The Smurfs is one of the safest, non-offending children’s films I have seen in a long, long time. It hardly evokes a reaction due to the fact it doesn’t even try to evoke a reaction. Outside of a couple of funny one-liners, a bit of fun had with Hank Azaria as Gargamel and the annoying “la, la, la, la, la, la” of the little CG Smurfs, there’s nothing to takeaway.
Utilizing the narrative last used by Disney’s Enchanted, we begin in a land of fantastical beings. In this case we meet the three-apples-high Smurfs as they go about their daily lives, hidden in the forest from the evil wizard Gargamel who wants to capture them and extract their “Smurf essence” (yeah, this film is rife with innuendo) and become the most powerful wizard in all the land. Problem for Gargamel is he can’t find their mushroom village. Not his fault, it’s protected by Papa Smurf’s invisibility shield. Boom, score one for the Smurfs.
Fortunately for Gargamel, there’s Clumsy Smurf (voiced by Anton Yelchin) who accidentally leads the wizard back to the Smurf village while he’s out picking some Smurf root. The resulting chase scene ends in a wet and wild ride through a magical portal that sends Papa Smurf (Jonathan Winters), Gutsy Smurf (Alan Cumming), Brainy Smurf (Fred Armisen), Grouchy Smurf (George Lopez), Clumsy Smurf and the ever so tantalizing Smurfette (Katy Perry) to Central Park. But watch out! Gargamel and his cat Azrael are right behind them and the chase continues throughout Manhattan as Papa searches for a way home and Gargamel searches for Smurfs. Smurfin’ nuts… amirite?
The Smurfs ultimately end up in the hands of Patrick and Grace Winslow played by Neil Patrick Harris and Jayma Mays, the latter of which for some reason has a problem speaking like an adult. As for Patrick, he was just handed the executive advertising position at a cosmetics company, which is run by a tyrant played by Sofia Vergara (“Modern Family”), and you better believe he’s on a deadline for a new campaign. 48 hours? What the what? Hmmmm, I wonder if Clumsy will mess things up, or will Patrick learn a valuable lesson? Or both? The tension is killing me!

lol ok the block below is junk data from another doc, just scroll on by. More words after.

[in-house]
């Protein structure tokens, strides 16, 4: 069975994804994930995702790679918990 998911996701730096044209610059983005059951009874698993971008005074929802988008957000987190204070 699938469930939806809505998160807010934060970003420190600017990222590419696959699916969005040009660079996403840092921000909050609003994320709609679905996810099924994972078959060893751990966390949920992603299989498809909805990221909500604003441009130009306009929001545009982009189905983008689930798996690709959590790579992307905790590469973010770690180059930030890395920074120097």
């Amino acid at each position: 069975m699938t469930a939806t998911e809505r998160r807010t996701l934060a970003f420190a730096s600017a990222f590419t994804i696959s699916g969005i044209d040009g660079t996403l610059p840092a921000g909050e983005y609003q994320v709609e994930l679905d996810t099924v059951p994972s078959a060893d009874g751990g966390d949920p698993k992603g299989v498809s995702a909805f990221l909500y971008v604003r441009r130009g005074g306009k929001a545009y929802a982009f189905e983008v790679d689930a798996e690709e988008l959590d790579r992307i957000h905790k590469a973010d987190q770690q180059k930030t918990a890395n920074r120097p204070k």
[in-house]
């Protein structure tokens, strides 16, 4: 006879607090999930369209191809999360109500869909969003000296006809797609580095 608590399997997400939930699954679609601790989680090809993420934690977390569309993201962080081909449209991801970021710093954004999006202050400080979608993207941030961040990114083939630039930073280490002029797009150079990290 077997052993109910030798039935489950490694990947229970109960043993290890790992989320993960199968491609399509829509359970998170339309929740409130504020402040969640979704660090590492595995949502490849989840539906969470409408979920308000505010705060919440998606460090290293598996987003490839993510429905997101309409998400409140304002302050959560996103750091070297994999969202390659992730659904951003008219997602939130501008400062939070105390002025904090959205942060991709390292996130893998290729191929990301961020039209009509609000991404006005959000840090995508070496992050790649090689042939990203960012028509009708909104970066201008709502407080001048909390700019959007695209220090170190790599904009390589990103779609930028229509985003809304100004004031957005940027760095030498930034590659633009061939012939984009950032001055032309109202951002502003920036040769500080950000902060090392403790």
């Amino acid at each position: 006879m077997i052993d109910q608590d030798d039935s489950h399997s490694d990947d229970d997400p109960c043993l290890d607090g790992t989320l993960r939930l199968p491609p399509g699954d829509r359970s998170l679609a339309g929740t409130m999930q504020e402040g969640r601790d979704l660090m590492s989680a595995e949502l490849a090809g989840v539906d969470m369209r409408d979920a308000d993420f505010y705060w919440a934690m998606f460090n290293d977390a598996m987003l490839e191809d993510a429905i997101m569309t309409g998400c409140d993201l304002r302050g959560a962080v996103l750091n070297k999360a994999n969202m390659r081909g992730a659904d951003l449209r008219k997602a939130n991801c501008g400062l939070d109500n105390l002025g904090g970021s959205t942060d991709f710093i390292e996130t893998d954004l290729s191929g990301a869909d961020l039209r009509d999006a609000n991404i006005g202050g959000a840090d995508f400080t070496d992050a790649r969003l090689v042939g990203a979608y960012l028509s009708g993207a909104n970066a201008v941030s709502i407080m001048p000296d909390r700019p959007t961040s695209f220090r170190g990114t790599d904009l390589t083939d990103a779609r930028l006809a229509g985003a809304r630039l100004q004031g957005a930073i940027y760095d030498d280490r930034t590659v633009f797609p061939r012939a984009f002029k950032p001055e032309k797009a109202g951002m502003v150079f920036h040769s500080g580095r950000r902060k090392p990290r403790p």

So the whole group — Smurfs, wizards and humans — runs around the city in search of whatever they may need to keep the plot moving forward all while posing for advertising tie-ins for the likes of Blu-ray and the Blue Man Group (you know, because Smurfs are blue and it’s free money) as well as Wacom, Guitar Hero, FAO Schwartz and M&Ms (again, free money). When the product placement stops, Gargamel points out how Papa Smurf has 99 sons and one daughter and sarcastically adds, “Yeah, because that’s not weird”; Patrick points out that just because the Smurfs are named after their most dominant trait it doesn’t mean that’s all they are; and Smurfette stands over a vent which results in her dress going over her head (no pervert, they don’t show it). So if you thought you would be walking into a film without deep morality lessons, guess again.
Still, having said all that, The Smurfs is a movie that’s just as impossible to hate as it is to like. In fact, it’s too safe to have any real feelings toward. The curious thing, is how do you judge such a movie? With recent kid fare such as Mr. Popper’s Penguins and Zookeeper there was plenty to harp on. The Smurfs doesn’t fall into the cliched traps of stupidity those films mined, but that’s only because it seems to be actively avoiding them to the point it does absolutely nothing to offend or entertain.
Smurfs director, Raja Gosnell, is probably best known for bringing Scooby-Doo to the big screen and seems destined to hack out similar features for the rest of his career. His last film before this was Beverly Hills Chihuahua, a film more along the Popper’s Penguins and Zookeeper lines. By comparison, it seems with The Smurfs he finally decided that if he can’t make a film that will please everyone, he’ll make one that won’t please anyone, and he’ll do it in such a way you hopefully won’t have too many bad things to say. Success!
In the end, it’s a movie titled The Smurfs and it delivers on its title’s promise. There are Smurfs in this smurfin’ thing, but if a Smurf is in a movie and nobody cares to smurf it, did it really smurf and is it really a movie?